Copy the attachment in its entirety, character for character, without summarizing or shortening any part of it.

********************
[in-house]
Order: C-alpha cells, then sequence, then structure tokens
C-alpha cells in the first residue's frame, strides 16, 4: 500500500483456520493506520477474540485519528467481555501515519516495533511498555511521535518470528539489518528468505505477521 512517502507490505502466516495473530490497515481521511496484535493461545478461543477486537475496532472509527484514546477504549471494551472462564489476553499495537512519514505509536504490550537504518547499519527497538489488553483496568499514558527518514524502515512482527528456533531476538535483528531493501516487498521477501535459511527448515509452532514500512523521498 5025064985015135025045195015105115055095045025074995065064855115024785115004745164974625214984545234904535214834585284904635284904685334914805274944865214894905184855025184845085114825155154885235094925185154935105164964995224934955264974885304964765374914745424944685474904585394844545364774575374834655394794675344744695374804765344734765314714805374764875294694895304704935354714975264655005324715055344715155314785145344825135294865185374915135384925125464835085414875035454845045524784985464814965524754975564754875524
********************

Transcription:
[in-house]
Order: C-alpha cells, then sequence, then structure tokens
C-alpha cells in the first residue's frame, strides 16, 4: 500500500483456520493506520477474540485519528467481555501515519516495533511498555511521535518470528539489518528468505505477521 512517502507490505502466516495473530490497515481521511496484535493461545478461543477486537475496532472509527484514546477504549471494551472462564489476553499495537512519514505509536504490550537504518547499519527497538489488553483496568499514558527518514524502515512482527528456533531476538535483528531493501516487498521477501535459511527448515509452532514500512523521498 5025064985015135025045195015105115055095045025074995065064855115024785115004745164974625214984545234904535214834585284904635284904685334914805274944865214894905184855025184845085114825155154885235094925185154935105164964995224934955264974885304964765374914745424944685474904585394844545364774575374834655394794675344744695374804765344734765314714805374764875294694895304704935354714975264655005324715055344715155314785145344825135294865185374915135384925125464835085414875035454845045524784985464814965524754975564754875524